Many of us fell in love with Sci-Fi stories before we were old enough to care about scientific accuracy. For some of us, the results were fantastic! (See Commander Hadfield’s tweet for the ultimate example!) From faster-than-light travel to alien races who speak English to wormholes that transport you without crushing you, anyone who enjoys Sci-Fi has probably engaged in the suspension of disbelief. Even in stories where authors go to great lengths to preserve accuracy, there are usually one or two “cheats” introduced, or sometimes writers engage in something I’ve heard affectionately called “handwavium” where major inaccuracies are glossed over with a wave of the hand. (I like to think of “handwavium” as a nod to both Harry Potter and STAR WARS, A New Hope. Think Hermione Granger uttering a spell while waving her hand like Obi Wan and you get the idea.)
So why do writers do this? I think that in most cases it’s in support of storytelling. Let’s start with an example from Andy Weir’s THE MARTIAN and then look at an example from my Saving Mars series. By now many people have learned a bit of Mars trivia: Storms on Mars aren’t really like that. Maybe you already knew. Or maybe you learned this while watching THE MARTIAN in company with a friend who leaned over to whisper The Truth to you. Or perhaps you heard during an interview with Weir where he admitted he bent the truth when he posited winds on Mars with enough force to knock over something larger than, say, a leaf.
[Moderate Science Content, in case you’re interested in the “why” behind Mars’s gentle 150 kph winds:
A wind blowing at 150 kph on Mars will only have a force of around 2% what it would have on Earth. The atmosphere is thin on Mars resulting in much lower air density. Mars’s low air density in turn plays a role in keeping the winds tame. Imagine sweeping your hand through air as compared to sweeping your hand through water. It takes less force to sweep through air, right? This is because the air mass diverted by your hand as it sweeps through the air is much less than the water mass diverted by your hand in water; it takes less force to move the lesser mass of air. The same effect is even more extreme with the Martian atmosphere. On Mars the density is much lower and so even less mass is diverted by objects in the wind’s path, even at high speeds. So if you held your hand out of the window while driving fast on Mars, you would hardly feel the force.]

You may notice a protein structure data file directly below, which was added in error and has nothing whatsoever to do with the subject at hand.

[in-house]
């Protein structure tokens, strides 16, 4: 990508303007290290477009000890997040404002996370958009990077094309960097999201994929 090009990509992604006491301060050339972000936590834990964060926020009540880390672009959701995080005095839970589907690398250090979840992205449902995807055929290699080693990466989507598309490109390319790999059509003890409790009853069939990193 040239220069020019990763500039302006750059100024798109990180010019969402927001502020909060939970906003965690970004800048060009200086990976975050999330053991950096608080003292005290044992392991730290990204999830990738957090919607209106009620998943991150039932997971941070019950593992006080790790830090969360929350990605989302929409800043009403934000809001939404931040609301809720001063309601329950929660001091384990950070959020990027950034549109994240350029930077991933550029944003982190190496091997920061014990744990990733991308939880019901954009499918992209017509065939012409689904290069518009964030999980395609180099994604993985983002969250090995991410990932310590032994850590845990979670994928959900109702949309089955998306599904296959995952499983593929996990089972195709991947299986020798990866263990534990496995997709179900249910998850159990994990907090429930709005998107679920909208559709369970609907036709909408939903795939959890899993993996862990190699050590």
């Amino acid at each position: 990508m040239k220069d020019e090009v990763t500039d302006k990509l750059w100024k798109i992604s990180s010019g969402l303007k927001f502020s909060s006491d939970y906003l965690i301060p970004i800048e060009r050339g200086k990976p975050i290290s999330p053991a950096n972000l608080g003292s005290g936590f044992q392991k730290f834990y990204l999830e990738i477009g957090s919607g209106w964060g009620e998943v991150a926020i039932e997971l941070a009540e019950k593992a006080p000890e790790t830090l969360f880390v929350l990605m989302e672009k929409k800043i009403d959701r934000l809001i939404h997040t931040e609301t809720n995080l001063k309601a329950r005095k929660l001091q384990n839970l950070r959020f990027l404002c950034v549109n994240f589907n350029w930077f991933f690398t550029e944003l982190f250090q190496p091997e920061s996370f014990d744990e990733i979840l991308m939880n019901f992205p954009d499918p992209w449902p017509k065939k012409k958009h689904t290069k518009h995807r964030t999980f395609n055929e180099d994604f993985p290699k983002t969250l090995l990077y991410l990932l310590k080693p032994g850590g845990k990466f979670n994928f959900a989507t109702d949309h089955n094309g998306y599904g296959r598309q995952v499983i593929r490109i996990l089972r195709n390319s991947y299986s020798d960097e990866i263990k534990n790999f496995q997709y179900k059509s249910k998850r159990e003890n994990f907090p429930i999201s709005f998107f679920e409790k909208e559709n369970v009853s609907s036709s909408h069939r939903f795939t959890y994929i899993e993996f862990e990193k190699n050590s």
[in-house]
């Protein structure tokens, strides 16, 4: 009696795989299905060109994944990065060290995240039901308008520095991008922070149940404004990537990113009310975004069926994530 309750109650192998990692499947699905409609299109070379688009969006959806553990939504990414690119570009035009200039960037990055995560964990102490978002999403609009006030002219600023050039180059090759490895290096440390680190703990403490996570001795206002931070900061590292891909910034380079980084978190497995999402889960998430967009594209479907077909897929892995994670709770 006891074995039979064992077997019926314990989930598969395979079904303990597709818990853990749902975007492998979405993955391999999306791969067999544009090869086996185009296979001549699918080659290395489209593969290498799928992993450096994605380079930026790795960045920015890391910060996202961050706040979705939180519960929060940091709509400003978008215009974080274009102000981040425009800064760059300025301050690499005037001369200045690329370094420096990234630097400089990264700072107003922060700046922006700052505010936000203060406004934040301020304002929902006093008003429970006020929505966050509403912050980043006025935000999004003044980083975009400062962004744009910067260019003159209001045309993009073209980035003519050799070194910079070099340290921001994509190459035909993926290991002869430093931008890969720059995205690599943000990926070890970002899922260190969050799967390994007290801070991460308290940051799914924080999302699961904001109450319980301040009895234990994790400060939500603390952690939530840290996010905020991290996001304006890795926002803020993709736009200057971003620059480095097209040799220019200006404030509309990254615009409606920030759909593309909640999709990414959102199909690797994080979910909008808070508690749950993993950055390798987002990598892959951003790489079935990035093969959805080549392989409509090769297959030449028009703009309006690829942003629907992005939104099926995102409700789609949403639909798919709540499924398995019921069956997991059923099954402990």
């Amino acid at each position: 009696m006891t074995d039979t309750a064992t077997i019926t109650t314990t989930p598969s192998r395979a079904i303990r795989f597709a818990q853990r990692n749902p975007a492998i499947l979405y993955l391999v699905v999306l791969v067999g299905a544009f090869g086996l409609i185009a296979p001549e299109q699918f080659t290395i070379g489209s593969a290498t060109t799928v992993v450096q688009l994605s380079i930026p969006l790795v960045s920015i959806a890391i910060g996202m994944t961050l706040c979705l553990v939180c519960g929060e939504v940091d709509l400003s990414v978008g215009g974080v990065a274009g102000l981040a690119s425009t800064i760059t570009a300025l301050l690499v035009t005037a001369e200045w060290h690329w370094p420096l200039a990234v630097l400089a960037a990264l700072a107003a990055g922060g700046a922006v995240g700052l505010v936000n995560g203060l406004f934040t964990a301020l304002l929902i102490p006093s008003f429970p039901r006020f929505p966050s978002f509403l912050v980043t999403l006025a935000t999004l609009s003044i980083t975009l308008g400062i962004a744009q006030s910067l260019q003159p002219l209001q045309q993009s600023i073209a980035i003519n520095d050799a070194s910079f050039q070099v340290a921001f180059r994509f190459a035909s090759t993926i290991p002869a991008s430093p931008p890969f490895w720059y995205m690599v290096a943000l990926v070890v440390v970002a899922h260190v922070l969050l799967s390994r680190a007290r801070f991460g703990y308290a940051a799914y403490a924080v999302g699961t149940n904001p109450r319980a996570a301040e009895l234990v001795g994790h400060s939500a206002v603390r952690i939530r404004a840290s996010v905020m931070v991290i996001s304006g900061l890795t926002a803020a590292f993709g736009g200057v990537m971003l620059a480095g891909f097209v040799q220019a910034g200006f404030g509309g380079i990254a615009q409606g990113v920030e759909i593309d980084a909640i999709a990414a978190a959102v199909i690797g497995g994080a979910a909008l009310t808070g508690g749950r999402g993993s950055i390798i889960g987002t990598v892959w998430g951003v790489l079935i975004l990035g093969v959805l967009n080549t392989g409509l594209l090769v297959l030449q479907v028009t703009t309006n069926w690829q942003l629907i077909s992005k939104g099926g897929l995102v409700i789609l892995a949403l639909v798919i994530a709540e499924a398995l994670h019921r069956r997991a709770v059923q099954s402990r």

So why rewrite the laws of physics to tell the story of astronaut Mark Watney? Weir knew exactly what he was doing. And why. In a statement accompanying the movie’s release, Weir explained it like this: “In a man vs. nature story, I wanted nature to get the first punch in. The problem was I couldn’t find a plausible or realistic way for nature to cause the problem without kind of breaking the rules.” So Weir broke the rules for the sake of the story, because a man vs. nature story was inherently intriguing to him. Was it a good decision? Well, it only bothered me for about two minutes before I got sucked into one of the best stories I’ve ever re-read. 😉
At the time I was writing the SAVING MARS series, new discoveries were coming in every month regarding the composition of Martian soil, atmosphere, polar caps, and so on. I read everything I could get my hands on and even had the great privilege of visiting NASA-Ames and NASA-Kennedy Space Center where I could ask questions in the pursuit of getting my science right. Some of this science I chose to use with accuracy. However, there is one glaring inconsistency between my Mars and the real Mars: my Mars has less water. Considerably less water.
Since I finished the series, even more exciting news about liquid, flowing water on Mars has come through, although it sounds like the flowing stuff has more dissolved salts than the Dead Sea! So did this trouble me? Well, probably less than it will trouble some readers. I really wanted to tell a desert story, where scarcity would impinge at all times. That story was, for me, inherently more interesting than a story where you can easily collect water, so I bent what we know about Mars to create that desert world.
Likewise, I employed “handwavium” with regards to the rebody program. The idea of transferring a person’s consciousness is certainly not original to my story—I’m pretty sure I ran into the concept watching Star Trek in the seventies. But I chose not to go into much detail as to how rebodying was accomplished because, for me, the “how” wasn’t nearly as interesting as the “why.” I was fascinated by the idea of a culture where this practice had become normalized to the point that your body was no longer something you owned.
I think that most writers of science fiction are comfortable bending the rules for the sake of the story they want to tell. So what do you think as a reader of Sci-Fi? When is it okay to tweak science? Comment below!